I’ll confess that the most amusing chapter of The Strange would have to be the Bestiary. If a game goes and labels itself “Strange” and expressly states that it is a setting that allows pretty much anything to exist (as a recursion, or something else) then you’ll at least expect to find some totally crazy concepts for monsters.
The Strange core book does not disappoint in this regard.
As with Numenera, creature entries in The Strange feature more than just the mechanical bits, and a general description of what a creature looks like, but also its motivations, possible interactions, combat behavior, and possible uses in game for a GM looking to employ a given monster in their game.
Most of the monsters in this section are given a full color illustration, with some of them looking very weird indeed. I’m normally hesitant to talk about artwork as I don’t consider myself as an expert, but there’s definitely a spark of madness in majority of the monsters in the book.
The monsters aren’t just the usual cookie cutter orc and goblins either, everything is pretty out there, and one of my favorites is the “Dark Energy Pharoah” whose backstory is so amusing that it’s bordering on something I’d expect to see out of a Jodorowsky book.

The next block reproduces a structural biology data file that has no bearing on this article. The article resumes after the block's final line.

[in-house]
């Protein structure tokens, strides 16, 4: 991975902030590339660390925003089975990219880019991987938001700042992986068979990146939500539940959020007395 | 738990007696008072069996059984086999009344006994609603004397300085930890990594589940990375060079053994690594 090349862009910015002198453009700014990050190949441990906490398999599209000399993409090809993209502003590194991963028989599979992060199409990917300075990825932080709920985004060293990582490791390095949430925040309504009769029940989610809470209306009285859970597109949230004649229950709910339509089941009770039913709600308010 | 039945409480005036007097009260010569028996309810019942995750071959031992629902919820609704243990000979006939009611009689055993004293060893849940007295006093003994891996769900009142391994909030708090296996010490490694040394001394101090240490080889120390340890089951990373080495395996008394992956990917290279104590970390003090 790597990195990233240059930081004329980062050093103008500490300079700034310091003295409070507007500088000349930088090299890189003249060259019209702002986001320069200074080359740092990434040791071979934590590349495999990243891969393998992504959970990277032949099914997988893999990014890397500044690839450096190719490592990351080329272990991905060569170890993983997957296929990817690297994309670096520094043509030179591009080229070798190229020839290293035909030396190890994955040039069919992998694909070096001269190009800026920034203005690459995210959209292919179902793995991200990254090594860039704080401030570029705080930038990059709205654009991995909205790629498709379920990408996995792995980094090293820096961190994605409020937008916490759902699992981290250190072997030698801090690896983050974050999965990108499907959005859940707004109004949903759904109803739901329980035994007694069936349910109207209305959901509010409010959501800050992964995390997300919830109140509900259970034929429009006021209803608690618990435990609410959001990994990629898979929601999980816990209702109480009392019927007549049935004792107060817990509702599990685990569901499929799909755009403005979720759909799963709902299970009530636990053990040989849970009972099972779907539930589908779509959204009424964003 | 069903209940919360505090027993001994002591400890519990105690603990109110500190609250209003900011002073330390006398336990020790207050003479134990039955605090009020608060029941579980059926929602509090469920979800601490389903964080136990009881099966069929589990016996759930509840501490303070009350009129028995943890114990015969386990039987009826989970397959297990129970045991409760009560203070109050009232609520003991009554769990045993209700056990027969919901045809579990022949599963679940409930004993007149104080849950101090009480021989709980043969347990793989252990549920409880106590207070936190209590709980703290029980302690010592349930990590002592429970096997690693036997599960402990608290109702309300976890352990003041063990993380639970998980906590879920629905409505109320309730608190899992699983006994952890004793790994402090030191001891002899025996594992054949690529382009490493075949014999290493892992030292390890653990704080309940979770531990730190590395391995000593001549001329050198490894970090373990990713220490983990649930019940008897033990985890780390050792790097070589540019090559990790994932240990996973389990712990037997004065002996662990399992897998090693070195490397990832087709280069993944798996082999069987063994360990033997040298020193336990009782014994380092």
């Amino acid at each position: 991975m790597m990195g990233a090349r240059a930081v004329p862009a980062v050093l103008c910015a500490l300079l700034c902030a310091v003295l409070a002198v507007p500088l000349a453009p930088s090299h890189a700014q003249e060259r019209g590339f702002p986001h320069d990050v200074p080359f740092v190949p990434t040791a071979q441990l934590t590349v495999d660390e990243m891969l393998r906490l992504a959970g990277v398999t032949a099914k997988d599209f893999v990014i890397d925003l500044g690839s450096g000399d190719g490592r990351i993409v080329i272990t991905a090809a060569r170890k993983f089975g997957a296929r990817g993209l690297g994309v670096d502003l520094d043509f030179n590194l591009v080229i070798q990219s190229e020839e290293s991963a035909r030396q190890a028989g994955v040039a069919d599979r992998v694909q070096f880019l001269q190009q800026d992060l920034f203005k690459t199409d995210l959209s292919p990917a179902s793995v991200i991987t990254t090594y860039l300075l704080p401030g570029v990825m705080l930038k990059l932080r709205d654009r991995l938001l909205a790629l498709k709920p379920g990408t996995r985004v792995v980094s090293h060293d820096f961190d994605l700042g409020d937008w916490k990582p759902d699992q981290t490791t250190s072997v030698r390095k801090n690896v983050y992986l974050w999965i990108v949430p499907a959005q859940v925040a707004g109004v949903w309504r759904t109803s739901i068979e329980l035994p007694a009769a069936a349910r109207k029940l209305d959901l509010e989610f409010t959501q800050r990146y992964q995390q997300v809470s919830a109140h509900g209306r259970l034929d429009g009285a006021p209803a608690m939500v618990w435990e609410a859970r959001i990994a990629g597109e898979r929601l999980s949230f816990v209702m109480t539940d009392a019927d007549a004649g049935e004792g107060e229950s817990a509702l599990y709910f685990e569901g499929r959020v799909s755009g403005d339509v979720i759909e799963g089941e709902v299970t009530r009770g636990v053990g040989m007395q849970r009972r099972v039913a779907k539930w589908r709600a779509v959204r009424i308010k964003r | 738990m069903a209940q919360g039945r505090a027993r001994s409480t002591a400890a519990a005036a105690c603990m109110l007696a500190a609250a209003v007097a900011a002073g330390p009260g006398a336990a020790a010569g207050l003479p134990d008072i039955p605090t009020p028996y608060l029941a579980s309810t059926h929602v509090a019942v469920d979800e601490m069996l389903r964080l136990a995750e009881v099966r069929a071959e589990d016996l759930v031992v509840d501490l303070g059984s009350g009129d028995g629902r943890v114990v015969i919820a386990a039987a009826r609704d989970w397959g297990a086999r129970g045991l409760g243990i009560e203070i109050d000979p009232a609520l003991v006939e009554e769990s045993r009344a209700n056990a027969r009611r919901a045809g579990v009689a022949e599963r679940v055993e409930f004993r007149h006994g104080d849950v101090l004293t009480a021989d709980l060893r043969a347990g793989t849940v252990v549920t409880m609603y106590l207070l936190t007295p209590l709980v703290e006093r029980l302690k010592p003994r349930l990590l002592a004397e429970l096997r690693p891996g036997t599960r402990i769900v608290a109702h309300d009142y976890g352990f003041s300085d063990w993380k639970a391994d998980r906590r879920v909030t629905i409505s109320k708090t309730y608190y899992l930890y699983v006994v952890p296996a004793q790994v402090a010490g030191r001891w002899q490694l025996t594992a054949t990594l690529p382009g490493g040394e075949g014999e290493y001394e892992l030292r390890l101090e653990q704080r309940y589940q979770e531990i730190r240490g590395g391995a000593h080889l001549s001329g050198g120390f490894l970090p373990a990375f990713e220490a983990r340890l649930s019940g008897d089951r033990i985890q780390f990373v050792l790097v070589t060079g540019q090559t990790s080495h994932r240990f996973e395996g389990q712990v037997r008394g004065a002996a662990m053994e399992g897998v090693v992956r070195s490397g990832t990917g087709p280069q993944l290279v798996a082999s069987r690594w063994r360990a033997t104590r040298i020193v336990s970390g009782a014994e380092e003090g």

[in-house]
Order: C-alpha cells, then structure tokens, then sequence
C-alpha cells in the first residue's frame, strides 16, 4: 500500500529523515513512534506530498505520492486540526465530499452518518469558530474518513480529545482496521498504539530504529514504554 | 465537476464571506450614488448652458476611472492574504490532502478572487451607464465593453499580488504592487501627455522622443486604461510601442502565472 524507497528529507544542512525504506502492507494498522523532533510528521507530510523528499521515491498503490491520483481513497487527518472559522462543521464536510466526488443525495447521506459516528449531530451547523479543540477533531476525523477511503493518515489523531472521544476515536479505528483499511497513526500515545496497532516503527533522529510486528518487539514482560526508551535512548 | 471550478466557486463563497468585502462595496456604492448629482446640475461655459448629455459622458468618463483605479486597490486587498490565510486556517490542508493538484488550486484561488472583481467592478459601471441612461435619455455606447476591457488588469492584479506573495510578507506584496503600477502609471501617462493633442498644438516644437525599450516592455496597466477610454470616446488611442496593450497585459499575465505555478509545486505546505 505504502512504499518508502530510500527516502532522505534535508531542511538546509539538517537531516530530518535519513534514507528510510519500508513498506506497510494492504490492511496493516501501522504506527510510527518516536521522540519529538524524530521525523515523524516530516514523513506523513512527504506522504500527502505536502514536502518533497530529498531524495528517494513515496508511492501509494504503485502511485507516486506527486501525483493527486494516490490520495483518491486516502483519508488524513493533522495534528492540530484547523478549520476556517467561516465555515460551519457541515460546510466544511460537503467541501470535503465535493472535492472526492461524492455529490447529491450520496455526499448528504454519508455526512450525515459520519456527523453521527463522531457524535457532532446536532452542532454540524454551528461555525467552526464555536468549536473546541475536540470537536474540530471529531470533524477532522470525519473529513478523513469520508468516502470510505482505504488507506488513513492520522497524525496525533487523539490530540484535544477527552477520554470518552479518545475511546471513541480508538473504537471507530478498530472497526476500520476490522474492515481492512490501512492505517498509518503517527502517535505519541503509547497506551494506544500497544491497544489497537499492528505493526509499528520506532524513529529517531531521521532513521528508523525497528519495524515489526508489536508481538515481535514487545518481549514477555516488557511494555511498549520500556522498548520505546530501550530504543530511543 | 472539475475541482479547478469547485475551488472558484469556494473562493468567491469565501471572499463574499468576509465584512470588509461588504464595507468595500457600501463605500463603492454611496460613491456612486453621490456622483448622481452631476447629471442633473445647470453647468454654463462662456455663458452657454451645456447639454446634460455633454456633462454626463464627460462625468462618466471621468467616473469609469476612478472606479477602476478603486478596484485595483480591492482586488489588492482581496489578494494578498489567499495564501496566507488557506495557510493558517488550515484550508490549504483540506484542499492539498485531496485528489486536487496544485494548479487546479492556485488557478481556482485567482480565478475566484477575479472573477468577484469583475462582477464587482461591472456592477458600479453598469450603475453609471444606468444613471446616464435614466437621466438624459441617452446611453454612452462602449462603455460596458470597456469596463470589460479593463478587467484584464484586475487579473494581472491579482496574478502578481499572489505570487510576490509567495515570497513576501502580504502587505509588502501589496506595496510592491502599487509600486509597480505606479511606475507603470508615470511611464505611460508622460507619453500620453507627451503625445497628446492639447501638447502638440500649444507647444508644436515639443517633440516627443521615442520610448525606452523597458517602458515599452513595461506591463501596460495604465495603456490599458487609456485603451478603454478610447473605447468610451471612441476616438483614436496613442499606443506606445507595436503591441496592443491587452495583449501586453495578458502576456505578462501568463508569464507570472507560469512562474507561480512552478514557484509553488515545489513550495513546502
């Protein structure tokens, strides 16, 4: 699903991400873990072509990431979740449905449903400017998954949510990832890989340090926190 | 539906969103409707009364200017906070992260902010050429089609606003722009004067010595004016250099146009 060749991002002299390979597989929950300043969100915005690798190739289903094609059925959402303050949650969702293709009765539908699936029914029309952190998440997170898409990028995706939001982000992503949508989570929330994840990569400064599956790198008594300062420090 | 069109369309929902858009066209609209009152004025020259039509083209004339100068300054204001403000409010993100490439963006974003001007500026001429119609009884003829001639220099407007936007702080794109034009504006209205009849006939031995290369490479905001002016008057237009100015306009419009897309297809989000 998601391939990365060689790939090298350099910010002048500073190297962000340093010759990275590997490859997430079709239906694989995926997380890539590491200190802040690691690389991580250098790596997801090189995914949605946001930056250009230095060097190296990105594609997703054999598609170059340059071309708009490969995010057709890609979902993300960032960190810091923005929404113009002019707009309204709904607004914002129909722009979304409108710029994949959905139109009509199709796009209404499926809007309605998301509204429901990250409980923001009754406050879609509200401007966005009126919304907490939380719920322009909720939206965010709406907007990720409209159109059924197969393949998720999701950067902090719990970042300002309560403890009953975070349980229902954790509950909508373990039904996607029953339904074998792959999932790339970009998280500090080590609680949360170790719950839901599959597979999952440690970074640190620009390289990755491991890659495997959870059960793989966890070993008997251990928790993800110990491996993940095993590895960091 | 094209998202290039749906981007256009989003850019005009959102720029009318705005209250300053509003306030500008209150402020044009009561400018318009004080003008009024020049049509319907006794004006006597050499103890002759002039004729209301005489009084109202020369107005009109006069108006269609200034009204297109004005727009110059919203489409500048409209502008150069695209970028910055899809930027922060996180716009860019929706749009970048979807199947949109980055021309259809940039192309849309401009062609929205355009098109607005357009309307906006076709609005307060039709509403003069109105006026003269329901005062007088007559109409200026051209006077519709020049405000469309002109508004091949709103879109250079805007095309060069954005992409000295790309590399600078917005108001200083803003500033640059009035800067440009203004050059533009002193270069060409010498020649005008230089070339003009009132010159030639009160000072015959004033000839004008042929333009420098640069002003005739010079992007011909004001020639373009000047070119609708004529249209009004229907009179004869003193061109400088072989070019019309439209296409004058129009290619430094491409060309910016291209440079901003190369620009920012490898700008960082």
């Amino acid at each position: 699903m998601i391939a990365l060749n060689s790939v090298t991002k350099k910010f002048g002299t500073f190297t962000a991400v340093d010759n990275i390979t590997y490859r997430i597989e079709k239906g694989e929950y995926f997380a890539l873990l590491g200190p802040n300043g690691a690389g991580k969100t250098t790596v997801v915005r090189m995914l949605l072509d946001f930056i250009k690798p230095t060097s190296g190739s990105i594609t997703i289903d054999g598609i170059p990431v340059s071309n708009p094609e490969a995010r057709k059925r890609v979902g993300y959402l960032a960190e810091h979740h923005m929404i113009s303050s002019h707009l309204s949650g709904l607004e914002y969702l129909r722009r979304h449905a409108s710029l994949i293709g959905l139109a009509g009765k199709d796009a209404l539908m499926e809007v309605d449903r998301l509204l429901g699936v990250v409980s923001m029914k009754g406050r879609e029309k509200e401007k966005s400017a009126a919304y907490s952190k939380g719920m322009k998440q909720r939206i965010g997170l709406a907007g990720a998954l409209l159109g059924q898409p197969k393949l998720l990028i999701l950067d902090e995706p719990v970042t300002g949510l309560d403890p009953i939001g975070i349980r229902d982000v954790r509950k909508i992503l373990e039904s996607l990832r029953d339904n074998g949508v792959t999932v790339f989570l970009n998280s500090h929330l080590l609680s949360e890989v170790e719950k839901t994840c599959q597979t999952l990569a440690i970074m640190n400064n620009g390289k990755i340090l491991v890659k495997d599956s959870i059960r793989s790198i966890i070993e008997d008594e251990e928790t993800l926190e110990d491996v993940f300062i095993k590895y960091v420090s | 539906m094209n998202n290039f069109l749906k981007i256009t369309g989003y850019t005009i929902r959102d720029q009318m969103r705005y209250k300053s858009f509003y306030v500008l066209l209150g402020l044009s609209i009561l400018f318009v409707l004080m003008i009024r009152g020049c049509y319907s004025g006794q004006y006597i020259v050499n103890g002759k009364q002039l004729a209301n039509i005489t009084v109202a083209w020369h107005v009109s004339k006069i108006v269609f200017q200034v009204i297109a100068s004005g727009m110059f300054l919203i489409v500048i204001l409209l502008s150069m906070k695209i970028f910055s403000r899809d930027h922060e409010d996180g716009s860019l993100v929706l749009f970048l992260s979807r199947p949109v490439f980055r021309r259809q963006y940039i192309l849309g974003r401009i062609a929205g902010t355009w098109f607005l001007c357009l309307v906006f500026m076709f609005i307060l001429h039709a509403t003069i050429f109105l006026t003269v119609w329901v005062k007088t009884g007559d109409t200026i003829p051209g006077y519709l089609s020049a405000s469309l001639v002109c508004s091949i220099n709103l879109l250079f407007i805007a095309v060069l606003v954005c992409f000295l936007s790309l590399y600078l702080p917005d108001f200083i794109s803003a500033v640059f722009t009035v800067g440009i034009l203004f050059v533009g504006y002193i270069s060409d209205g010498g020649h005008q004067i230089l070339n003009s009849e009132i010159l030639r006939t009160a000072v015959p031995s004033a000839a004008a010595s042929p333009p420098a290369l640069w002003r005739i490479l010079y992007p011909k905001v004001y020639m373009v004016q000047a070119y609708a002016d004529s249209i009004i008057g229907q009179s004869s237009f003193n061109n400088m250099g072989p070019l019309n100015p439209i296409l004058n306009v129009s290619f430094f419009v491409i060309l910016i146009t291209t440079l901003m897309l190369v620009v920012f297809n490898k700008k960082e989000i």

The NPC section is pretty useful, with a handful of generic builds for the usual people you’d normally run into in a game, while having stats for some noteworthy few characters that would be fun encounters for a group of Agents. I wish there were a few more of these though, as it feels that the authors had to cut out some content for space.
Overall this section of the book alone adds tremendous value to The Strange as a setting, and to Numenera GMs who are looking to add to their already substantial roster of oddities to run into. The beauty of the system found in both games is that it’s simple enough to use assets from either game in the other, without any major hiccups.
If you’d like to study with us, you can get a PDF copy of The Strange from DriveThruRPG for only $19.99 or roughly Php 860.00